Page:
Recently, findings were published in the Journal of Alzheimer’s Disease that may help explain why people who are susceptible to stress are at more risk of developing Alzheimer’s and why — increasingly — we are finding evidence that physical activity, which reduces stress levels, may reduce the chances of developing Alzheimer’s. It is widely believed that the stress hormone corticotrophin-releasing factor (CRF) may have a protective effect on the brain, including the memory changes brought on by Alzheimer’s. CRF is associated [...]
I recently attended a salon event hosted by The Judy Fund, an Alzheimer’s Association donor sponsored effort created by Marshall Gelfand and his family now lead by daughter Elizabeth Gelfand-Stearns who lost both her grandmother and her mother, Judy (the fund’s namesake), to Alzheimer’s disease. Elizabeth’s heartfelt passion is finding a cure for the disease that took her loved ones. To date, the family has raised almost $5 million to fund research and advocacy efforts [...]
One year closes and another begins. Here are the 2012 Alzheimer’s disease research highlights, as well as new directions that we will likely be heading during 2013. Genetic Insights: Among the important discoveries of 2012 was the identification of a genetic mutation that protects people from developing Alzheimer’s disease. The mutation in Amyloid Precursor Protein (APP) significantly decreases the amount of beta-amyloid a person makes (about 40 percent), conferring a resistance to developing Alzheimer’s. Just to review, all neurons secrete APP, and [...]
This post originally appeared on the ChicagoNow blog, “Ask Dr. Chill: Practical Answers to the Toughest Caregiving Questions.” It is being reposted here with the author’s permission. Alas, I was not able to attend the Alzheimer’s Association International Conference in Vancouver this month, but I did follow it closely on the organization’s website. The event attracted over 4,300 scientists, physicians and other professionals in the Alzheimer’s community who gathered to discuss findings from their most recent batches [...]
Berries, they’re not just for breakfast anymore. In a study published last month in the Annals of Neurology, researchers reported that consumption of berries and flavonoids showed a slower rate of cognitive decline in women aged 70 and older.* Using data from the long-running Nurses’ Health Study of 122,000 registered nurses, the researchers conducted assessments on 16,010 women. The Nurses Health Study began in 1976. Every four years they were questioned on their eating habits. [...]
New guidelines have been developed for the field of Alzheimer’s disease. They were published in the June edition of Genetics in Medicine, and jointly issued by the American College of Medical Genetics and the National Society of Genetic Counselors. The guidelines distinguish between genetic testing for dominantly inherited AD genes and that for the Alzheimer’s susceptibility gene, ApoE . The three early-onset familial AD genes — presenilin-1 (PS1), presenilin-2 (PS2) and amyloid precursor protein (APP) [...]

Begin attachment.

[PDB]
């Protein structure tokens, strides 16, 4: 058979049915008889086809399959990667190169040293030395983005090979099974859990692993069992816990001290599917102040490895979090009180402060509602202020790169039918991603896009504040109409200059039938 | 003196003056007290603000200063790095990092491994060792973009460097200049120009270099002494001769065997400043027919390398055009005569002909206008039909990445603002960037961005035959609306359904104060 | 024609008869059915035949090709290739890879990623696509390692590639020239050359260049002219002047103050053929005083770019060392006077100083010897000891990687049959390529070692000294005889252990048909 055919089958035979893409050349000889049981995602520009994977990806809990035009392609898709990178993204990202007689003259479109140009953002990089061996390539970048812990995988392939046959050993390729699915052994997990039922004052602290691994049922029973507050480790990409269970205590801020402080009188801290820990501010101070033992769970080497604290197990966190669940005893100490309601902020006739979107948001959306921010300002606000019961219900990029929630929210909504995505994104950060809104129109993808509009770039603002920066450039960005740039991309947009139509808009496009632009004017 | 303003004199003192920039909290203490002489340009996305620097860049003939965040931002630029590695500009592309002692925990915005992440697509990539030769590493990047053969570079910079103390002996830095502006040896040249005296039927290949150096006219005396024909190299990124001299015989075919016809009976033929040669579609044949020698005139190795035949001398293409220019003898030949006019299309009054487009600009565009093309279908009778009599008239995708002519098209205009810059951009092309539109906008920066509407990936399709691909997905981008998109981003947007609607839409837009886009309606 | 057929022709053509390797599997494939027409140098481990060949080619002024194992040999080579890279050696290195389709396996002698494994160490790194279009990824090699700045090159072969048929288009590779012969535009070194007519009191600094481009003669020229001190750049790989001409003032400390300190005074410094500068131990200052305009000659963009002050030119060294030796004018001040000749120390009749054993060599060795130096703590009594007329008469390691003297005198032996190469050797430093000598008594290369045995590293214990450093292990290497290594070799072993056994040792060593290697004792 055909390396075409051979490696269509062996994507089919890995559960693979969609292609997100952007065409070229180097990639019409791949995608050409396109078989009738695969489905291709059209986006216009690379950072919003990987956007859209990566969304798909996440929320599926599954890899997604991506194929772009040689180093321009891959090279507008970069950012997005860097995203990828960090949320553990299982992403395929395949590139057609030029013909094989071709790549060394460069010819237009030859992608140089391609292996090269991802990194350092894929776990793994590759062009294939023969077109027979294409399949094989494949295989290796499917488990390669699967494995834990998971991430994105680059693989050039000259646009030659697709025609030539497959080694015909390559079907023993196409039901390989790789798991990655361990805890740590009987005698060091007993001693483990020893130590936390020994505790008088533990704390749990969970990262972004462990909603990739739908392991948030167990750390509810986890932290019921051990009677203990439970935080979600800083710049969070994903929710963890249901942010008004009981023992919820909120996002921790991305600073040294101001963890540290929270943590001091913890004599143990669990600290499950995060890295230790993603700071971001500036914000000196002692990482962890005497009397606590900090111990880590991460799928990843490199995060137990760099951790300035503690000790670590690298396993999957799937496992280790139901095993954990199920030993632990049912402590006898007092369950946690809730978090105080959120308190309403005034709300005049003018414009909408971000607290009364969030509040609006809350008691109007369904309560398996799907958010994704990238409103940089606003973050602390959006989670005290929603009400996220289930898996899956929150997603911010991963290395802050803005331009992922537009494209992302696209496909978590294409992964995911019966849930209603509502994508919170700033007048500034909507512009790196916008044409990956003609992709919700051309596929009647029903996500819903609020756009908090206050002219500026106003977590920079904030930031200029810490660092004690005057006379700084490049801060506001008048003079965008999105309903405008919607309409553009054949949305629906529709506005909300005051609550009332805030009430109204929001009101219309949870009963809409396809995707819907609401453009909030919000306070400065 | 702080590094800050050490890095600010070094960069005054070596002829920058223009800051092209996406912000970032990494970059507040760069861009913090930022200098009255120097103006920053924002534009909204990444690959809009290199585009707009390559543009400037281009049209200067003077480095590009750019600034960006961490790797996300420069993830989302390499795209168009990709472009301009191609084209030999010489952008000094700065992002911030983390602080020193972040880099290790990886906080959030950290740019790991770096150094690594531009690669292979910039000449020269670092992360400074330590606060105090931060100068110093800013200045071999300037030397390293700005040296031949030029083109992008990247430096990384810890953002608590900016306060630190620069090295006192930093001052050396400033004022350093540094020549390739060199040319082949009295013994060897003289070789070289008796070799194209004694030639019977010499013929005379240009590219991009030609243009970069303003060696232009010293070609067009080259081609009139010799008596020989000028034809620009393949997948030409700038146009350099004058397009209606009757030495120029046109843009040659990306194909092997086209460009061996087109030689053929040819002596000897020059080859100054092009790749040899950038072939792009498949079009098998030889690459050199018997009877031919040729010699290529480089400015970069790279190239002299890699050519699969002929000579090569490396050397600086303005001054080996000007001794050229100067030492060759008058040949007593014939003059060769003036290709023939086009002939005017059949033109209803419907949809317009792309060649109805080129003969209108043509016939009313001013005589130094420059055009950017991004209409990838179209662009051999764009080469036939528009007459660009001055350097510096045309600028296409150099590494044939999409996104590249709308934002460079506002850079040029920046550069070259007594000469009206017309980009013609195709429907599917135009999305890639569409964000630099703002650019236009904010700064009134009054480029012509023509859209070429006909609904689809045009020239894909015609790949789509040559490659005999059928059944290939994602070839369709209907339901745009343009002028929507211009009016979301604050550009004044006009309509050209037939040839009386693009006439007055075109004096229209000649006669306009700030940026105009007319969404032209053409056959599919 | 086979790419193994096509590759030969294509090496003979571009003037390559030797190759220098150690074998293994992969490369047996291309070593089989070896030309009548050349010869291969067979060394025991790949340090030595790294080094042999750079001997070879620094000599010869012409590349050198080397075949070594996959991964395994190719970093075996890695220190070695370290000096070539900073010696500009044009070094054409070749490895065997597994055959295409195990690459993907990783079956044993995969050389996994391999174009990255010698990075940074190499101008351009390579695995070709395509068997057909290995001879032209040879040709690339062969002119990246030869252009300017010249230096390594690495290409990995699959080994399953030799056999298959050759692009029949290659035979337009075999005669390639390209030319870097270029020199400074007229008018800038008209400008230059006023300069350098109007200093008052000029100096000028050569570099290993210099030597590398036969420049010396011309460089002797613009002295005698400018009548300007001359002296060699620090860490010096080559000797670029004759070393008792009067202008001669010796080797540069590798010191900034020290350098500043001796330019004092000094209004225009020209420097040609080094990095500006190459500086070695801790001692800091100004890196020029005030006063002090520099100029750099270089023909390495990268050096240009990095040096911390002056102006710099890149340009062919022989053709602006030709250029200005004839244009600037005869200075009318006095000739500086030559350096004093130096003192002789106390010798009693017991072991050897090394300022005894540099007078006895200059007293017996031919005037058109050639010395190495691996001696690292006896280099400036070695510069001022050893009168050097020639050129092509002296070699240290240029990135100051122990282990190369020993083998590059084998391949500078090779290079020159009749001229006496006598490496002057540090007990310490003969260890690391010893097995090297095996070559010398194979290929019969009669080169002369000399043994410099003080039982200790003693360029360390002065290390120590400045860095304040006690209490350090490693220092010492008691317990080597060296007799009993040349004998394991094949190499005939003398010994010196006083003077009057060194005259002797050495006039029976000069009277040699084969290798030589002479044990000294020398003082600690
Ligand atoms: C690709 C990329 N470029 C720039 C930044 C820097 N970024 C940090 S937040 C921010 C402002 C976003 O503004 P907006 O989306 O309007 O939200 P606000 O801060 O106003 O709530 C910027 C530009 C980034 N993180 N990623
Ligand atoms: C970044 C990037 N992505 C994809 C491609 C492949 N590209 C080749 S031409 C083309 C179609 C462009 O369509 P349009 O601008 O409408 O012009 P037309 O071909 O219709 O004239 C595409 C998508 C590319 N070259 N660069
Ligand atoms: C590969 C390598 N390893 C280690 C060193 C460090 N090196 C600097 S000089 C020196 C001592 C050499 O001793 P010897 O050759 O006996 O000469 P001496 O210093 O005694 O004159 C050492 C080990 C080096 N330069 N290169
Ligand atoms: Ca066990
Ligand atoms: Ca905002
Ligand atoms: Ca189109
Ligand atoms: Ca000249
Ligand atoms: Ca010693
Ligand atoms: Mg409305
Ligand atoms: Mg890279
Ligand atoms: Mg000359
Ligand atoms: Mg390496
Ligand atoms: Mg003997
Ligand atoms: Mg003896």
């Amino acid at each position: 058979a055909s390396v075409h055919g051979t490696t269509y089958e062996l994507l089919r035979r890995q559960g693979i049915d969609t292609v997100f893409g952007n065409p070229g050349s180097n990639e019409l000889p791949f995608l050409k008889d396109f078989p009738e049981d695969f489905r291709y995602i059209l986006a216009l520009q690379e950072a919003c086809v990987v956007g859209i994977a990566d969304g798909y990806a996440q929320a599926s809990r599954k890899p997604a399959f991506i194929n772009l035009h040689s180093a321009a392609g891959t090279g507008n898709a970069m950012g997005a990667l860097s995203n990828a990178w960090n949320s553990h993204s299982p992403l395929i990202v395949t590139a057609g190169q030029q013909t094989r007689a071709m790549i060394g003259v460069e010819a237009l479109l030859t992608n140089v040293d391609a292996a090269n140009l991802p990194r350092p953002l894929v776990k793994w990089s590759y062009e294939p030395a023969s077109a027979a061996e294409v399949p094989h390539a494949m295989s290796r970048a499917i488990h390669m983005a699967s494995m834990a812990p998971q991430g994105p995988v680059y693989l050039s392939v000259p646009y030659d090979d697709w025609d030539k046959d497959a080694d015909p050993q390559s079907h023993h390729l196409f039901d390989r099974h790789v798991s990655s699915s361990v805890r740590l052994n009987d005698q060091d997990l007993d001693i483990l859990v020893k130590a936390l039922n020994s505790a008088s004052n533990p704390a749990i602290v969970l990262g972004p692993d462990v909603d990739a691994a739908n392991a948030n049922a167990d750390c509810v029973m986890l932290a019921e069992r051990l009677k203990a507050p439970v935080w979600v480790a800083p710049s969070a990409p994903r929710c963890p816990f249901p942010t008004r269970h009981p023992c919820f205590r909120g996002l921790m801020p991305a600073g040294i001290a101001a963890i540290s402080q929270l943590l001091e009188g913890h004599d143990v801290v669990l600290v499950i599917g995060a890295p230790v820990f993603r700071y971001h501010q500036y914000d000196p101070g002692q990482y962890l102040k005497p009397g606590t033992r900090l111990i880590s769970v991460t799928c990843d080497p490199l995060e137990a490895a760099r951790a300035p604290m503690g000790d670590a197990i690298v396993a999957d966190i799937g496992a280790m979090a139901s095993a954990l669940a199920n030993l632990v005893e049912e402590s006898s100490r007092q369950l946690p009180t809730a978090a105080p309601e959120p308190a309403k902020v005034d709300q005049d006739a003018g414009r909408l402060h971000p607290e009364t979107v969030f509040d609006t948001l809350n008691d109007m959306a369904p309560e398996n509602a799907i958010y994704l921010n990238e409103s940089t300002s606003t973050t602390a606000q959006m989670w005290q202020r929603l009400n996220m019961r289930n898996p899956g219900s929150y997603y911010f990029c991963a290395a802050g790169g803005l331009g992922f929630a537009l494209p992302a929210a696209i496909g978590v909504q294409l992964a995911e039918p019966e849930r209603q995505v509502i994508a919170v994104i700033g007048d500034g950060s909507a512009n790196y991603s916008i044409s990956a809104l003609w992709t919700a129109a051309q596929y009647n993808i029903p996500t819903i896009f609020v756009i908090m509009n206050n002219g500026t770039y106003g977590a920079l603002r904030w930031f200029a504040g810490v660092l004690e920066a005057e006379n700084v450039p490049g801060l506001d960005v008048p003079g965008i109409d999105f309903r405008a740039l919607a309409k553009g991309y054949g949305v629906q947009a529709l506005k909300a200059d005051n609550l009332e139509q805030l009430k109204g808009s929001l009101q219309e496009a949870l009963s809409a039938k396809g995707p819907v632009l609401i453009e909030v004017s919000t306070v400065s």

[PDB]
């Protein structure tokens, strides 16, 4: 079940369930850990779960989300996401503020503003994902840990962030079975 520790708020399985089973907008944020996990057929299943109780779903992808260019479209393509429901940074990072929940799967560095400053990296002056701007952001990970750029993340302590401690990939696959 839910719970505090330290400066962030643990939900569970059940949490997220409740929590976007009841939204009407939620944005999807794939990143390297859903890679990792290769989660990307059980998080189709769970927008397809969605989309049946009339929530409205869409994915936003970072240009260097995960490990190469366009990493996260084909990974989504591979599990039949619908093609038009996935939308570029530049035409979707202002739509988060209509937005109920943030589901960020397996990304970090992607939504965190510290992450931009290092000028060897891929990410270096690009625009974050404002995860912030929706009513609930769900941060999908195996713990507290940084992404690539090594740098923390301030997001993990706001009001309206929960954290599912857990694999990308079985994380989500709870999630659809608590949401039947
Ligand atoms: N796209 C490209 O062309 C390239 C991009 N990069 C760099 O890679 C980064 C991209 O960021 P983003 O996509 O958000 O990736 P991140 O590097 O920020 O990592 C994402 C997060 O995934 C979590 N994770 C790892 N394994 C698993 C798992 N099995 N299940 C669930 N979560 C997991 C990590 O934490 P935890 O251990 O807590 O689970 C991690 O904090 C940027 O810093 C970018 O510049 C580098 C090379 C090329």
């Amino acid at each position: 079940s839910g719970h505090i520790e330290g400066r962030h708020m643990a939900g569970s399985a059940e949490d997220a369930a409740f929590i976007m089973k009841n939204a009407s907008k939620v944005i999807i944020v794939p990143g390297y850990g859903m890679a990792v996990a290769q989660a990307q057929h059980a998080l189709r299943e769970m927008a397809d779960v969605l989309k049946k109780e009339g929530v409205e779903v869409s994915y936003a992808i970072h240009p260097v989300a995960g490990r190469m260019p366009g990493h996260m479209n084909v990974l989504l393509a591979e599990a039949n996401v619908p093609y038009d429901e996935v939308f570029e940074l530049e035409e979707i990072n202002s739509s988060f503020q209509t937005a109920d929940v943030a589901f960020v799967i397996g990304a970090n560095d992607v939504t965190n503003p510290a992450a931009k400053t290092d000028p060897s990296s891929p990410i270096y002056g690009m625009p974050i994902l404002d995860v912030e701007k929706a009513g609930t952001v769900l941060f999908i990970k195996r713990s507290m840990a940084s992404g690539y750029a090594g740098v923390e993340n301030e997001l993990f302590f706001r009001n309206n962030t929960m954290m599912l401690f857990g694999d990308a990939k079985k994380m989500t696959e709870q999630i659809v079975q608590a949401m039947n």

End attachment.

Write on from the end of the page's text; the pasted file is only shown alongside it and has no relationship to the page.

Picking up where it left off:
According to researchers at Columbia University, people with high levels of HDL cholesterol (the “good” form) are 60 percent less likely to develop AD. The researchers followed 1,130 seniors with no history of memory loss or dementia and measured their cholesterol levels every 18 months for four years. When the researchers compared the cholesterol levels of study participants with and without Alzheimer’s, they found that those with the highest HDL counts, greater than 55 mg/dL, [...]
Researchers from the University of Pittsburgh analyzed the relationship between walking and brain structure in 426 people: 299 cognitively healthy adults, 83 people with MCI, and 44 people with Alzheimer’s dementia. The researchers monitored how far each of the patients walked in a week. After 10 years, all patients underwent 3-D MRI exams to identify changes in brain volume. When they entered the study in 1989-1990, participants were asked how many city blocks they walked [...]
Dear Readers, Whenever I give a presentation about the signs and symptoms of Alzheimer’s disease and discuss the known risk factors for the disease, I am asked this question . . . ( 90% of the time by the women audience members) . . . “Dr. A, is stress a risk factor for Alzheimer’s disease?” Well, based on research findings from a variety of studies, the short answer is “Yes.” Let’s consider the latest finding [...]
Many of our patients and their physicians are aware that physical inactivity and obesity are at epidemic proportions in the United States, which has resulted in an increased prevalence of chronic diseases. Relatively few, however, realize that both these conditions may be associated with poor memory function.
Let’s consider the issue of obesity. Over the years, obesity has truly become a woman’s issue. Sixty five million of the 72 million American adults who are considered obese or overweight are women. In addition African American and Hispanic women are much more likely to be obese than white women.